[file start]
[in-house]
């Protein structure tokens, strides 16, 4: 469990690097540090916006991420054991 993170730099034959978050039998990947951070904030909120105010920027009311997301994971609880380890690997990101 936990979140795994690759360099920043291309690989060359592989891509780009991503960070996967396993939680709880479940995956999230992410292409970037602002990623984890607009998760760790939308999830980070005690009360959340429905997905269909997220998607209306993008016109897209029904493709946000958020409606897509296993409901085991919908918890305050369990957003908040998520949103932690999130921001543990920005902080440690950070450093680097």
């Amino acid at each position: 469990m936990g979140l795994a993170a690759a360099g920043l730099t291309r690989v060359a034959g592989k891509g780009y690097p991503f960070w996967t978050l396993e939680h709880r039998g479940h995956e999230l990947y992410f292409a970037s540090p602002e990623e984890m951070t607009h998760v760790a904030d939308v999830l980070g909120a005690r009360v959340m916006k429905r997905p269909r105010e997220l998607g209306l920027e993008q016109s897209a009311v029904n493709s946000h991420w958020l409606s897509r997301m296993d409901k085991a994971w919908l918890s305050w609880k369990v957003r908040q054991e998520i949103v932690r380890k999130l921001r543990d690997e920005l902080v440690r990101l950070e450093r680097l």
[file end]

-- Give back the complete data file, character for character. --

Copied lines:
[in-house]
């Protein structure tokens, strides 16, 4: 469990690097540090916006991420054991 993170730099034959978050039998990947951070904030909120105010920027009311997301994971609880380890690997990101 936990979140795994690759360099920043291309690989060359592989891509780009991503960070996967396993939680709880479940995956999230992410292409970037602002990623984890607009998760760790939308999830980070005690009360959340429905997905269909997220998607209306993008016109897209029904493709946000958020409606897509296993409901085991919908918890305050369990957003908040998520949103932690999130921001543990920005902080440690950070450093680097």
């Amino acid at each position: 469990m936990g979140l795994a993170a690759a360099g920043l730099t291309r690989v060359a034959g592989k891509g780009y690097p991503f960070w996967t978050l396993e939680h709880r039998g479940h995956e999230l990947y992410f292409a970037s540090p602002e990623e984890m951070t607009h998760v760790a904030d939308v999830l980070g909120a005690r009360v959340m916006k429905r997905p269909r105010e997220l998607g209306l920027e993008q016109s897209a009311v029904n493709s946000h991420w958020l409606s897509r997301m296993d409901k085991a994971w919908l918890s305050w609880k369990v957003r908040q054991e998520i949103v932690r380890k999130l921001r543990d690997e920005l902080v440690r990101l950070e450093r680097l």